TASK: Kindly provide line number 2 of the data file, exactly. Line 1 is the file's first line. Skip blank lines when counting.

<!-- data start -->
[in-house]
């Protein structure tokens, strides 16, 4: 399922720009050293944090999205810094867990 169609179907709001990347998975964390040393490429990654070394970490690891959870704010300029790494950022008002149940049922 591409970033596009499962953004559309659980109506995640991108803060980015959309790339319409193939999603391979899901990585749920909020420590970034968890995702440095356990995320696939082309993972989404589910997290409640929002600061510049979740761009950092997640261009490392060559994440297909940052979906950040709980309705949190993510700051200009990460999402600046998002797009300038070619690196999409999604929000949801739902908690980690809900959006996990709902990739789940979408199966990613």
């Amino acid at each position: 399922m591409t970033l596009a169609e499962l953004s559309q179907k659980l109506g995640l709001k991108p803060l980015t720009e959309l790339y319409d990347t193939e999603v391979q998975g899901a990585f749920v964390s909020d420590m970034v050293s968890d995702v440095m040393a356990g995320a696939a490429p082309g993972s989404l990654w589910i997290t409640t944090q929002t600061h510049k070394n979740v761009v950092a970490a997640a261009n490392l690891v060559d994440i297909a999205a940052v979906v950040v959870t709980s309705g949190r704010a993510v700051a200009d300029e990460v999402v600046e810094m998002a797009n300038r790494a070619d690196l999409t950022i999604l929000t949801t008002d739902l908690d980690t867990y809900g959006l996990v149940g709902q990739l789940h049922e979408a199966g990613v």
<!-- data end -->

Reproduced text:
């Protein structure tokens, strides 16, 4: 399922720009050293944090999205810094867990 169609179907709001990347998975964390040393490429990654070394970490690891959870704010300029790494950022008002149940049922 591409970033596009499962953004559309659980109506995640991108803060980015959309790339319409193939999603391979899901990585749920909020420590970034968890995702440095356990995320696939082309993972989404589910997290409640929002600061510049979740761009950092997640261009490392060559994440297909940052979906950040709980309705949190993510700051200009990460999402600046998002797009300038070619690196999409999604929000949801739902908690980690809900959006996990709902990739789940979408199966990613």